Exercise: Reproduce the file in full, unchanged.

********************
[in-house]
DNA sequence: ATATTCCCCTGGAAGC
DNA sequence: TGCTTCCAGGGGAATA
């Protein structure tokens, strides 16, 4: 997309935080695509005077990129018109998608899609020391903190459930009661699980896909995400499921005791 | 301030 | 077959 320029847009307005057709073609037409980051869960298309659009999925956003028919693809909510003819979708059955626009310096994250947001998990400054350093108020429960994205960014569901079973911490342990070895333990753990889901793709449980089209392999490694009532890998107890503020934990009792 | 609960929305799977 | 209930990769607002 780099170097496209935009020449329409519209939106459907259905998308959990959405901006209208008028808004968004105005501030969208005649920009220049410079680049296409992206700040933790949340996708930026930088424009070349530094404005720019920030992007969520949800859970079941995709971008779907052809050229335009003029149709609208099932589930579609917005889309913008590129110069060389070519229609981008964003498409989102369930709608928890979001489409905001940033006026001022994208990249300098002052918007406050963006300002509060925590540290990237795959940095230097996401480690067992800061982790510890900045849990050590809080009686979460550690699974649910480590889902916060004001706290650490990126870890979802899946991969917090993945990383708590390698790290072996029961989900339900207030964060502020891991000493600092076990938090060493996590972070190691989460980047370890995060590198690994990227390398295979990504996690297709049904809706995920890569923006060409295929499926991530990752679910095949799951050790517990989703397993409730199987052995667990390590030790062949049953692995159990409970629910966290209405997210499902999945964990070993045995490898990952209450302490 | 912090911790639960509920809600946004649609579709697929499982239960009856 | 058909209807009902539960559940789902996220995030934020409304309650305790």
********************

[in-house]
DNA sequence: ATATTCCCCTGGAAGC
DNA sequence: TGCTTCCAGGGGAATA
């Protein structure tokens, strides 16, 4: 997309935080695509005077990129018109998608899609020391903190459930009661699980896909995400499921005791 | 301030 | 077959 320029847009307005057709073609037409980051869960298309659009999925956003028919693809909510003819979708059955626009310096994250947001998990400054350093108020429960994205960014569901079973911490342990070895333990753990889901793709449980089209392999490694009532890998107890503020934990009792 | 609960929305799977 | 209930990769607002 780099170097496209935009020449329409519209939106459907259905998308959990959405901006209208008028808004968004105005501030969208005649920009220049410079680049296409992206700040933790949340996708930026930088424009070349530094404005720019920030992007969520949800859970079941995709971008779907052809050229335009003029149709609208099932589930579609917005889309913008590129110069060389070519229609981008964003498409989102369930709608928890979001489409905001940033006026001022994208990249300098002052918007406050963006300002509060925590540290990237795959940095230097996401480690067992800061982790510890900045849990050590809080009686979460550690699974649910480590889902916060004001706290650490990126870890979802899946991969917090993945990383708590390698790290072996029961989900339900207030964060502020891991000493600092076990938090060493996590972070190691989460980047370890995060590198690994990227390398295979990504996690297709049904809706995920890569923006060409295929499926991530990752679910095949799951050790517990989703397993409730199987052995667990390590030790062949049953692995159990409970629910966290209405997210499902999945964990070993045995490898990952209450302490 | 912090911790639960509920809600946004649609579709697929499982239960009856 | 058909209807009902539960559940789902996220995030934020409304309650305790």